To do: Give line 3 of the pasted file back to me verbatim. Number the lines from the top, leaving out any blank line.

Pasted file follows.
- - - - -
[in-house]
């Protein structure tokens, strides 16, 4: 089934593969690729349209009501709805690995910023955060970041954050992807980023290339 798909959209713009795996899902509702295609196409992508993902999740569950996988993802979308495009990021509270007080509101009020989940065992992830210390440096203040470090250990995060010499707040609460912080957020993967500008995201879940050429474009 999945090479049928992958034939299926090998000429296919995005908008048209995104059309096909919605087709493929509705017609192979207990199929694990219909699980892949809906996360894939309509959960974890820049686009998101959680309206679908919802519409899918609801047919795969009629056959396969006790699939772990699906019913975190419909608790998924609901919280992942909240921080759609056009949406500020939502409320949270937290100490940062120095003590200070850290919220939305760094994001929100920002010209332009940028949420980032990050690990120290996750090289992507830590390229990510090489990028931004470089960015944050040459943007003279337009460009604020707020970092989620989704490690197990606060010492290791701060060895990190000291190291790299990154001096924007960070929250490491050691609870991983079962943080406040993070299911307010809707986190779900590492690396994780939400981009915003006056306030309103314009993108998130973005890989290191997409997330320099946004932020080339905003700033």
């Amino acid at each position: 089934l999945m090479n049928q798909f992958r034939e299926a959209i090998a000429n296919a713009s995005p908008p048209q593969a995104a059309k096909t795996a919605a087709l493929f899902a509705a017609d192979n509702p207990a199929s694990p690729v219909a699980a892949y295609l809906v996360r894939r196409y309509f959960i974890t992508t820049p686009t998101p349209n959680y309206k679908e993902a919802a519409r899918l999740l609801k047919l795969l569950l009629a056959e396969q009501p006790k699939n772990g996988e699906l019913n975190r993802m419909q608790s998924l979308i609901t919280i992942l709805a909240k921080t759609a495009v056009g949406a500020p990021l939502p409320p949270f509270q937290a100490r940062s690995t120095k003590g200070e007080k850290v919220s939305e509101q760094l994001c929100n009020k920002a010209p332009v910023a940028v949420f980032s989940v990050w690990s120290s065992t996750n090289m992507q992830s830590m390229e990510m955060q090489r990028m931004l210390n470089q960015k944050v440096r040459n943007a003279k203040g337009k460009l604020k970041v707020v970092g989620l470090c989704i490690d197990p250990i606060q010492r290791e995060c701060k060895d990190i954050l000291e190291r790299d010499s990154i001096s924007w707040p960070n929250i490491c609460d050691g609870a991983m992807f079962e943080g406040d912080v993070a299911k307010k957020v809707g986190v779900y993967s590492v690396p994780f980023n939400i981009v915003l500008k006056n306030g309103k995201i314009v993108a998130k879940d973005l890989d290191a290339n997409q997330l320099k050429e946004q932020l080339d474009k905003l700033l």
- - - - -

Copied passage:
């Amino acid at each position: 089934l999945m090479n049928q798909f992958r034939e299926a959209i090998a000429n296919a713009s995005p908008p048209q593969a995104a059309k096909t795996a919605a087709l493929f899902a509705a017609d192979n509702p207990a199929s694990p690729v219909a699980a892949y295609l809906v996360r894939r196409y309509f959960i974890t992508t820049p686009t998101p349209n959680y309206k679908e993902a919802a519409r899918l999740l609801k047919l795969l569950l009629a056959e396969q009501p006790k699939n772990g996988e699906l019913n975190r993802m419909q608790s998924l979308i609901t919280i992942l709805a909240k921080t759609a495009v056009g949406a500020p990021l939502p409320p949270f509270q937290a100490r940062s690995t120095k003590g200070e007080k850290v919220s939305e509101q760094l994001c929100n009020k920002a010209p332009v910023a940028v949420f980032s989940v990050w690990s120290s065992t996750n090289m992507q992830s830590m390229e990510m955060q090489r990028m931004l210390n470089q960015k944050v440096r040459n943007a003279k203040g337009k460009l604020k970041v707020v970092g989620l470090c989704i490690d197990p250990i606060q010492r290791e995060c701060k060895d990190i954050l000291e190291r790299d010499s990154i001096s924007w707040p960070n929250i490491c609460d050691g609870a991983m992807f079962e943080g406040d912080v993070a299911k307010k957020v809707g986190v779900y993967s590492v690396p994780f980023n939400i981009v915003l500008k006056n306030g309103k995201i314009v993108a998130k879940d973005l890989d290191a290339n997409q997330l320099k050429e946004q932020l080339d474009k905003l700033l």